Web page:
Evening: Take a sunset tour of the region
There’s no better way to end your first day in Thessaloniki than with a guided sunset tour of the surrounding area. You’ll explore the town of Kalabaka and the village of Kastraki, an 11th-century church, and several other local sites during the excursion. Wear comfortable shoes and be sure to bring water!
Stretch your legs on some steep city hills and then soak in the calm at a gorgeous Greek church.
Morning: Climb the hills of Ano Poli
Things that don’t get easier with time: goodbyes, stage fright, and climbing up the steep hills of this neighborhood. You can distract yourself with the winding roads and pastel-colored surroundings, but at the end of the day it’s still a sweaty feat to be conquered. And sure, you could take the bus, but then what would you complain about? It’s worth it though. The neighborhood has maintained its Ottoman and Turkish influences, seemingly untouched by a 20th-century fire. Notable landmarks in the neighborhood include Vlatadon Monastery and Trigonou Tower, which offer the best views of the city, the walls of the Ottoman fortress Yenti Koule, and the hostel Little Big House, which might as well be a landmark in our humble opinion.
Lunchtime: Take a cooking class from a local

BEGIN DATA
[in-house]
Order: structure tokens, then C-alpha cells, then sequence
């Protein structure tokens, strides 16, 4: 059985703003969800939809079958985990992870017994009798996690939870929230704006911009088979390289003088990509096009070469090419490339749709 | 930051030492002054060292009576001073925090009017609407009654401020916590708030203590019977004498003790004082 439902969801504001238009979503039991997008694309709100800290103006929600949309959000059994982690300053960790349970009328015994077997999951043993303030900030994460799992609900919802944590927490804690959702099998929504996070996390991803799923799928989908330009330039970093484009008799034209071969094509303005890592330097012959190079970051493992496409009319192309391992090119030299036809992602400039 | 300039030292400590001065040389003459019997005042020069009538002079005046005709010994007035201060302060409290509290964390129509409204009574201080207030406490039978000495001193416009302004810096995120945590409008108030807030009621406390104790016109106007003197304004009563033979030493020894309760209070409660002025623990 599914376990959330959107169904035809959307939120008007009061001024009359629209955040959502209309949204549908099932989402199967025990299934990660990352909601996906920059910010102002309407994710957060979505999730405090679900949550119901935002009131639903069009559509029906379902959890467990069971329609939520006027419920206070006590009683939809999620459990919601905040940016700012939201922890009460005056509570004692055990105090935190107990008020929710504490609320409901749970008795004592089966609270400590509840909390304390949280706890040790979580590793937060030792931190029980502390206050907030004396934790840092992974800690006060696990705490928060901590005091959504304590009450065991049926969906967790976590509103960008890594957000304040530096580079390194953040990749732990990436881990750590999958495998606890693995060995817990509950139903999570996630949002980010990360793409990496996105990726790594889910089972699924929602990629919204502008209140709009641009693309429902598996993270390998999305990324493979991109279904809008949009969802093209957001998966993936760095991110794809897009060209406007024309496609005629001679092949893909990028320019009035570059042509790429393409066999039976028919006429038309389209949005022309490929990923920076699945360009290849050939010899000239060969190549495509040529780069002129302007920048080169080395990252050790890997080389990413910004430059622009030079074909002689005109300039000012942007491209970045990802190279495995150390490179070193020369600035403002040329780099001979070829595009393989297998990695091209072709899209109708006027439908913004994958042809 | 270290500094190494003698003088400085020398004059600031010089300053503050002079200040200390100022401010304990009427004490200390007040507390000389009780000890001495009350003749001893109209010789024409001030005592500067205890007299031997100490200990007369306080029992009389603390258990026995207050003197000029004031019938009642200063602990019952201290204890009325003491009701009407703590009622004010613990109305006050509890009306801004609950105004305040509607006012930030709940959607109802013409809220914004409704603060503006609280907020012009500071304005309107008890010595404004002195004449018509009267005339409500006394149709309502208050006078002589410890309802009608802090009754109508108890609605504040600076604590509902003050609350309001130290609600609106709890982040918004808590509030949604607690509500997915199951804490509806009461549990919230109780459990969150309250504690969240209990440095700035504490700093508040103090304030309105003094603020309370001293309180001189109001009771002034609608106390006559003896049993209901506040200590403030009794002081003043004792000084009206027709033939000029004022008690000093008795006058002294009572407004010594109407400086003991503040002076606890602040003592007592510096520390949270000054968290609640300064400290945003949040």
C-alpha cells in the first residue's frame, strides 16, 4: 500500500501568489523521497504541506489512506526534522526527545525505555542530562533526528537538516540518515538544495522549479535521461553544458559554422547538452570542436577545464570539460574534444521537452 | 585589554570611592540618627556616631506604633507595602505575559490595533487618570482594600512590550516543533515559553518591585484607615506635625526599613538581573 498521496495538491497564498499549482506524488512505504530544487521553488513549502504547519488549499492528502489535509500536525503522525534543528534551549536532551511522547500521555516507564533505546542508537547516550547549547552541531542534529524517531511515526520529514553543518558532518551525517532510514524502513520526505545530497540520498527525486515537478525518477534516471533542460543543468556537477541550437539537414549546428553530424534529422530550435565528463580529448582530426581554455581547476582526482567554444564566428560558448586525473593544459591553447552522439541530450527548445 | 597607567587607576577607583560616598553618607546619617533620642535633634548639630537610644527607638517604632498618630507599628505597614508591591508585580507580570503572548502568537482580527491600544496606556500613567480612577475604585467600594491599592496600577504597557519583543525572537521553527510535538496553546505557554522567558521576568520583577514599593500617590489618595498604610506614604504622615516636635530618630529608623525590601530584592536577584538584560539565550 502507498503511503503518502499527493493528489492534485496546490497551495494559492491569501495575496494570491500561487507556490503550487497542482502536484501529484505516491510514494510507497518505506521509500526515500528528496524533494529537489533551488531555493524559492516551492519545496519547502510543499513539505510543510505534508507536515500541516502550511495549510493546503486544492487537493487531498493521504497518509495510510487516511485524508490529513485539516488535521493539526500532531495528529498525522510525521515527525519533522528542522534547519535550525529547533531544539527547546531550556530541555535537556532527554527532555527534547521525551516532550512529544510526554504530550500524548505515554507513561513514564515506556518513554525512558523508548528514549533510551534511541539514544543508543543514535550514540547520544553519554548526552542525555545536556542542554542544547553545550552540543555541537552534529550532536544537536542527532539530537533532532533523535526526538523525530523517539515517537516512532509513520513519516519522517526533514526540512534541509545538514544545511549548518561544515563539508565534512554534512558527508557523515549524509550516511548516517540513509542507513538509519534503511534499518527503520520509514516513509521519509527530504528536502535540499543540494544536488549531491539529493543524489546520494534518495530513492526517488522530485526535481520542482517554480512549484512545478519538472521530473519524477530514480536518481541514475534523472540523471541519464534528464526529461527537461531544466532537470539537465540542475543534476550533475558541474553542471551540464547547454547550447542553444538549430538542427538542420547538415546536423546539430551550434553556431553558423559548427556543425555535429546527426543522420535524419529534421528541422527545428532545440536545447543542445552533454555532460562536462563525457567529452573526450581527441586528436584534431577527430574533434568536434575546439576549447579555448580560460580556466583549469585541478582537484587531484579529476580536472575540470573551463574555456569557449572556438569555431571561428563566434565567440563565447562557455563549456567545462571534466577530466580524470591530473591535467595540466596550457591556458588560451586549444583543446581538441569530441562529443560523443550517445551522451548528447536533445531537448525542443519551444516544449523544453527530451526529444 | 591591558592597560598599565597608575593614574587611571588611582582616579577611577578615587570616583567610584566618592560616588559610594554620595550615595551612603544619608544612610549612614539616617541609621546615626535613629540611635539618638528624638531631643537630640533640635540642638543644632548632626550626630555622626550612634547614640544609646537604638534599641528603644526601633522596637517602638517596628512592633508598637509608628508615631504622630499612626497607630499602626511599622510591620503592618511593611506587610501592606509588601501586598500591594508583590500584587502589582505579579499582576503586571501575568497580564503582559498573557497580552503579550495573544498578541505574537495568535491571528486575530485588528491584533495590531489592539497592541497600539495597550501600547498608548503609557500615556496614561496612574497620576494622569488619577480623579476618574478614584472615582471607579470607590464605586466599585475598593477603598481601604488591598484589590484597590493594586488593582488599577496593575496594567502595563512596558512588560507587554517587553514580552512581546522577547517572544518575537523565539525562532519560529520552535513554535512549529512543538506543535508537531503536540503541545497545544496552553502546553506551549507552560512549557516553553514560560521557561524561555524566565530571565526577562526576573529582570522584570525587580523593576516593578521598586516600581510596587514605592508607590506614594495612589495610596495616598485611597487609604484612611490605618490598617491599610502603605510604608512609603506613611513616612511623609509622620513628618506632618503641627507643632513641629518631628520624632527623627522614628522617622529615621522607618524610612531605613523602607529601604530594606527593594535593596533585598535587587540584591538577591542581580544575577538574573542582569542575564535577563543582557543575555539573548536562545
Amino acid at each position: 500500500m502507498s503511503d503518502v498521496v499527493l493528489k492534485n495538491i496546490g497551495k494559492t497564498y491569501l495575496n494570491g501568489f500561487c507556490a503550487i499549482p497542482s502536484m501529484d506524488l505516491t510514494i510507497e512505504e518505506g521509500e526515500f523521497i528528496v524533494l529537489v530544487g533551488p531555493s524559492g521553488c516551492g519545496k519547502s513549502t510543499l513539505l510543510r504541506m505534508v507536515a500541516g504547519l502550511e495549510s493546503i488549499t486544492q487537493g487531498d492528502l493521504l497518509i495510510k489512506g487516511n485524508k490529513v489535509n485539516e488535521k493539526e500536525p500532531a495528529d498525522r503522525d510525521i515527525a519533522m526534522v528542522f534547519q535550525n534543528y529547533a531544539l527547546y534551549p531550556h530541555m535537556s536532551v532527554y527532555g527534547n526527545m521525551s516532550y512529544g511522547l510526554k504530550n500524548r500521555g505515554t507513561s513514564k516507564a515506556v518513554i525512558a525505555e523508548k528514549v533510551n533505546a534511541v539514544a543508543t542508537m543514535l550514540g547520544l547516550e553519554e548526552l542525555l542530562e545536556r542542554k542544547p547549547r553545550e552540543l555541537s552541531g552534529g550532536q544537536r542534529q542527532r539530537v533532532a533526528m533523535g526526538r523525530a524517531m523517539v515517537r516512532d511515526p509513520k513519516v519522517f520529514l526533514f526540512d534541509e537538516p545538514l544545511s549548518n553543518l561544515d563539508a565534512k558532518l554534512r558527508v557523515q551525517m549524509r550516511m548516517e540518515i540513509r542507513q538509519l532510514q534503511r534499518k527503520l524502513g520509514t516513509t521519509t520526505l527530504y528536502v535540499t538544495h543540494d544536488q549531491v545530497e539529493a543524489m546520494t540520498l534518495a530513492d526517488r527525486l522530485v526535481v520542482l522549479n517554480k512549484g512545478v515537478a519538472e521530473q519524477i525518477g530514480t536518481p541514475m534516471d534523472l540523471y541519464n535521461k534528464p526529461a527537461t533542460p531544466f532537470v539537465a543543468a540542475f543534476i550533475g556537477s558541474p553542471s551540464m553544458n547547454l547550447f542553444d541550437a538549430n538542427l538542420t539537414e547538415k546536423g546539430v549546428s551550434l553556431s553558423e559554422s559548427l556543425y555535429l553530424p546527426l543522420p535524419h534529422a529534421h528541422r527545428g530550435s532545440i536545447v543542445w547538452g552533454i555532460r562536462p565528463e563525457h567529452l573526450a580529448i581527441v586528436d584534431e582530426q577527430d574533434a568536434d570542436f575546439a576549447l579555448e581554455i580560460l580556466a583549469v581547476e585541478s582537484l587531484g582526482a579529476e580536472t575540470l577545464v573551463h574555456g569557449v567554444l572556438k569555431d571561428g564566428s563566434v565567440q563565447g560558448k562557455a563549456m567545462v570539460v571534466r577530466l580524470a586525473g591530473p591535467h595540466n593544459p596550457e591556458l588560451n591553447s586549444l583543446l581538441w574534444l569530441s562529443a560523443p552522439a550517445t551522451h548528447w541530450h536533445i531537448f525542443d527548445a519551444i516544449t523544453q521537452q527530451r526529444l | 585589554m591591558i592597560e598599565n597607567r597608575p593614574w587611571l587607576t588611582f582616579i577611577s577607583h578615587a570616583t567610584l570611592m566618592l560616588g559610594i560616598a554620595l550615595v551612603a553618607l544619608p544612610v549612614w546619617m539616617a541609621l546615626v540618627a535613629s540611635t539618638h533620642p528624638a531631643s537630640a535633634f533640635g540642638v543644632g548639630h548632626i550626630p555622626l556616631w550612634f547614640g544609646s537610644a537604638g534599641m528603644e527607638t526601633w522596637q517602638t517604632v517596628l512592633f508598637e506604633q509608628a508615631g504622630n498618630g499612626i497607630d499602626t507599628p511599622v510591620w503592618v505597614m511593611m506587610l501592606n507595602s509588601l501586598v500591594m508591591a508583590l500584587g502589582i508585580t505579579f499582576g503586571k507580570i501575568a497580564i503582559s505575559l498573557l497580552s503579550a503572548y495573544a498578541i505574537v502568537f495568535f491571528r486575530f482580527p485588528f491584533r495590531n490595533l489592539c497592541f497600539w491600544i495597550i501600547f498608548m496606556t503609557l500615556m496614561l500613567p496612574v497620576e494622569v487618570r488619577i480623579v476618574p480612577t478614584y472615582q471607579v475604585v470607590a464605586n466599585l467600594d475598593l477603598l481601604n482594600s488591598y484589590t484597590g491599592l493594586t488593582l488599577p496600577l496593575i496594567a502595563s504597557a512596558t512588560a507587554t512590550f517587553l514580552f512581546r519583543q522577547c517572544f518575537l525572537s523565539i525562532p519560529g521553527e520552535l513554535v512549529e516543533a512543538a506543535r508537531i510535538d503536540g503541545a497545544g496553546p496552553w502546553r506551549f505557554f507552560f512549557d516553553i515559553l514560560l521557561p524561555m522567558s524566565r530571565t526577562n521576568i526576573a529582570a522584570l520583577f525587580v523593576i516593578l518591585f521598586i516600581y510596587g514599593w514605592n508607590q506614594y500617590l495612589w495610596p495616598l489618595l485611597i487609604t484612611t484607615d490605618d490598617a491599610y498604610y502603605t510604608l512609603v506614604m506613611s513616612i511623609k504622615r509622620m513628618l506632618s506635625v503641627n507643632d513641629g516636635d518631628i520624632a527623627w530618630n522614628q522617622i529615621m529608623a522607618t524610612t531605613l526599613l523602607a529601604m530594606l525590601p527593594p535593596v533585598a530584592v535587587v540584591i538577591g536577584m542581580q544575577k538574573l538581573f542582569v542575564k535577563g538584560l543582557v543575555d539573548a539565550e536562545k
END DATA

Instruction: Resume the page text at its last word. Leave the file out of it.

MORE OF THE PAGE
Climbing all those hills will definitely work up an appetite. If you ask us, the best way to fill your belly is with homemade Greek food in a local’s own private kitchen. Sign up for a cooking class for a behind-the-scenes look (and taste) at how the people of Thessaloniki dine.
Afternoon: Walk around the Rotunda and under the Arch of Galerius
The Rotunda of Thessaloniki will spin your head right round as you gaze up at its large dome and rectangular recesses. While it’s gone through some serious wear and tear since 300 CE, there are still remnants of the mosaics and murals left on the concrete walls. Originally created as either a temple for ancient cult worship or as a royal mausoleum (not sure how those two can be confused, but whatever), the rotunda was converted to a Christian church, then to a mosque, and then again to a church (they really need to make up their minds). You might be tempted to lie on the floor to get as much of the dome in your photo as possible, but we recommend you don’t from our personal, dirty experience.
Next up is the Church of Agia Sophia. Greek Orthodox churches have a flair for the dramatic, but we’re not mad about it. This Thessaloniki church is a prime example, featuring intricate wall decorations, shimmering gold mosaics, and a huge low hanging chandelier made of, we kid you not, golden fowl. The church was a once a basilica, then a church, then a mosque, and then went back to being church in 1912. It’s a place for worship more than a tourist destination, so cover those shoulders and bring your respect.
Evening: Nosh on some street food
Thessaloniki’s round-the-clock street food scene is guaranteed to satisfy you no matter what you’re looking for. From sweet and flaky bougatsa, to classic spanakopita, to uber-flavorful souvlaki, your tastebuds will be singing as you sample your way through the city streets. These cheap eats pair perfectly with a pint or a cocktail and are the perfect way to end your stay in the city.